Square is creating a company that is much more than a payments processor. While the payments piece is certainly important, it really is the "on-ramp" to enabling a full-service business relationship with small merchants.
The company is aggressively developing an integrated set of solutions to under its Customer Engagement banner designed to help merchants adopt digital technologies to grow their business.
Square is also creating the building blocks for what I term a "Merchant Social Network." By understanding the concerns of its quickly growing user base of small merchants and creating a unified platform for addressing their various pain points, it's easy to envision the addition of an online network for its merchants. I believe Square will prioritize user growth to fuel this de-facto network.
This internal social network would enable merchants to develop new supply chains, learn from each other and improve the efficiency of their operations. The company could create partnerships with a variety of companies to further enhance the value of this network: training & education, product & service sourcing and logistics, to name a few.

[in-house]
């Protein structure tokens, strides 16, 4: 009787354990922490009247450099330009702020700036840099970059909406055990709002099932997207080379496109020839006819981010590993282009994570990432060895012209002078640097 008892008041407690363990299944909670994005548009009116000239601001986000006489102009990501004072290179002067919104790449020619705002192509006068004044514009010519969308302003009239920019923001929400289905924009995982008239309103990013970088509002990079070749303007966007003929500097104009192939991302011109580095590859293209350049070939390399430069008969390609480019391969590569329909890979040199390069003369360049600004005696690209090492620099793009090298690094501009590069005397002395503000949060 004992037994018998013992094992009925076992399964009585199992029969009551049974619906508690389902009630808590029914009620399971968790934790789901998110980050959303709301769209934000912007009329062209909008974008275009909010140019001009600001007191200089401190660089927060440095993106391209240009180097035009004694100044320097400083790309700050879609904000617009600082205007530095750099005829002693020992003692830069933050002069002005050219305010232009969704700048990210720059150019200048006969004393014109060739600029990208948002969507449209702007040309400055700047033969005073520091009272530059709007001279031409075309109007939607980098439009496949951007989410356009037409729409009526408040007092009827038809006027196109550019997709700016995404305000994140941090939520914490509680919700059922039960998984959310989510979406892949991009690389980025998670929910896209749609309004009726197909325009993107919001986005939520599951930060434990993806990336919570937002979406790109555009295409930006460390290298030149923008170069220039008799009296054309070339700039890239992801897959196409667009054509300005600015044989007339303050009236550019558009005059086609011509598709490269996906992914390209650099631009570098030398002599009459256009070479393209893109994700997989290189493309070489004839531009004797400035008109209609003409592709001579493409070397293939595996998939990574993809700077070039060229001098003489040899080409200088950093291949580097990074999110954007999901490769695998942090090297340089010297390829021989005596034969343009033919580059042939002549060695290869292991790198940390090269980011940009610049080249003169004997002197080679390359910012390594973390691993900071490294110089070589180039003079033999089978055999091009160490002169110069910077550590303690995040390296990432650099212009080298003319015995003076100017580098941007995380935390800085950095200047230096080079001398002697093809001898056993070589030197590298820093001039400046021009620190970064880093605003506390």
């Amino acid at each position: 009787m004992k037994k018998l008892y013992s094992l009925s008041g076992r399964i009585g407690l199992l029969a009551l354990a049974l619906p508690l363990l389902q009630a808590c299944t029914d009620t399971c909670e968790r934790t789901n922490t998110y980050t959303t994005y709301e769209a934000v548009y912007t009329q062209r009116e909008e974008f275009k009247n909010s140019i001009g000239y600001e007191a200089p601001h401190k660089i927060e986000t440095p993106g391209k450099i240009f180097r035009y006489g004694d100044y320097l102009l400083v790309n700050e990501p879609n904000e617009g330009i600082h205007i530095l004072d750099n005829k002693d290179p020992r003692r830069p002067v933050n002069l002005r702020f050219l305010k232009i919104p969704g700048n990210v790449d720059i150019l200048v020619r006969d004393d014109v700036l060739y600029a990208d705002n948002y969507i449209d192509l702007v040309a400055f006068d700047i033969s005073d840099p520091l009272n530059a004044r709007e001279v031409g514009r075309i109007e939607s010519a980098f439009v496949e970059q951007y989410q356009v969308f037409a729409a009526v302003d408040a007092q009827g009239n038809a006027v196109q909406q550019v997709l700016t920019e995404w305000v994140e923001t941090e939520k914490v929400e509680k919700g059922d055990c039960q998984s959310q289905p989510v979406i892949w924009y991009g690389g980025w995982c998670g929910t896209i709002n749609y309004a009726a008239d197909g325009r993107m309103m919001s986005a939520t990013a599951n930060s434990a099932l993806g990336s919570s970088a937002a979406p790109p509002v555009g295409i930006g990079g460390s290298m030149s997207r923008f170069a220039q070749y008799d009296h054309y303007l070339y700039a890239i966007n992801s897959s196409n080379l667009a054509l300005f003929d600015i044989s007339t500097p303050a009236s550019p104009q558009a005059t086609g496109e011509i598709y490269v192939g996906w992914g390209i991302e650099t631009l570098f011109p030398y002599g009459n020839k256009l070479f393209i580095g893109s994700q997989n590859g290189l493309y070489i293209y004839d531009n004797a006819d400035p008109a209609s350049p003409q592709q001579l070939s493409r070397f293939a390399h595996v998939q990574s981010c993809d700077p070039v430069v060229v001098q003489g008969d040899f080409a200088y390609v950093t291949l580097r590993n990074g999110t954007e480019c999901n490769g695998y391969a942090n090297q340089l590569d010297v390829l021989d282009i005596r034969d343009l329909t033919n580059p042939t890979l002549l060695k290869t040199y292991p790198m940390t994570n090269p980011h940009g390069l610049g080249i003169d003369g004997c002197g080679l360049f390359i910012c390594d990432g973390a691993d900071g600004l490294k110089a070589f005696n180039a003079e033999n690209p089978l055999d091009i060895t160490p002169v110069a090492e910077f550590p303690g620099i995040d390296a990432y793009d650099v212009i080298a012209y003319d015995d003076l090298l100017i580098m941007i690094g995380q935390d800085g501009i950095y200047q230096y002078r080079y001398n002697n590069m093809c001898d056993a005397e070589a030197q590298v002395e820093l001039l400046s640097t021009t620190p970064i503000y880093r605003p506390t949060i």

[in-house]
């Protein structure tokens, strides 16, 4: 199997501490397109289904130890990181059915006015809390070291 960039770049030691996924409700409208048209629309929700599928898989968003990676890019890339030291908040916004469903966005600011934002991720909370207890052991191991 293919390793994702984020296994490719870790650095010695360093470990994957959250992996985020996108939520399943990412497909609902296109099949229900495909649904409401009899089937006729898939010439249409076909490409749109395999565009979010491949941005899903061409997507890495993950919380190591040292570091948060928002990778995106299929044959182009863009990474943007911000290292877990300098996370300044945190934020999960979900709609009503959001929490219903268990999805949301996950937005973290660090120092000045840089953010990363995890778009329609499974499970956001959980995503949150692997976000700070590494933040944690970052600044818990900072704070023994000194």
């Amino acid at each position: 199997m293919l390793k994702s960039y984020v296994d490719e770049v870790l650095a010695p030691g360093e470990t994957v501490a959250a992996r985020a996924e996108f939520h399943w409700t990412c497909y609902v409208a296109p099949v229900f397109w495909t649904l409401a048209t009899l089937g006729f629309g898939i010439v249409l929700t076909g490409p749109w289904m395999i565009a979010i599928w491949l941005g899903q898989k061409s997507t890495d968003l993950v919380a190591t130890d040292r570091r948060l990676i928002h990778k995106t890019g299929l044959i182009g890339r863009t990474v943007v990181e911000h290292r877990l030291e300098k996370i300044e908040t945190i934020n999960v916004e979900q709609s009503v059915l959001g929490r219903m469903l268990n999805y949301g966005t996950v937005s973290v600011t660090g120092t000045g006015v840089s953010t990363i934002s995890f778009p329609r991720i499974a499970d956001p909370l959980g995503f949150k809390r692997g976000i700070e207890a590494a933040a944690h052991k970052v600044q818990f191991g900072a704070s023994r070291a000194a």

It is also conceivable that Square might under certain circumstances lower the payment processing fees it charges in order to maintain merchant lock-in, while more than making up the difference on a broad range of value-added services.
Whatever the scenario, Square is building a suite of service offerings that are much more than just a simple "payment processor." It is building a small merchant operations platform.
This build-out will take time, so the stock will likely not have much catalyst for appreciation in the short term as earnings are used for scaling and expansion.
But for the medium term, I'm enthusiastic about the possibilities that Square has hinted at in its continued product expansion so far as a young public company.
Disclosure: I/we have no positions in any stocks mentioned, and no plans to initiate any positions within the next 72 hours.
I wrote this article myself, and it expresses my own opinions. I am not receiving compensation for it (other than from Seeking Alpha). I have no business relationship with any company whose stock is mentioned in this article.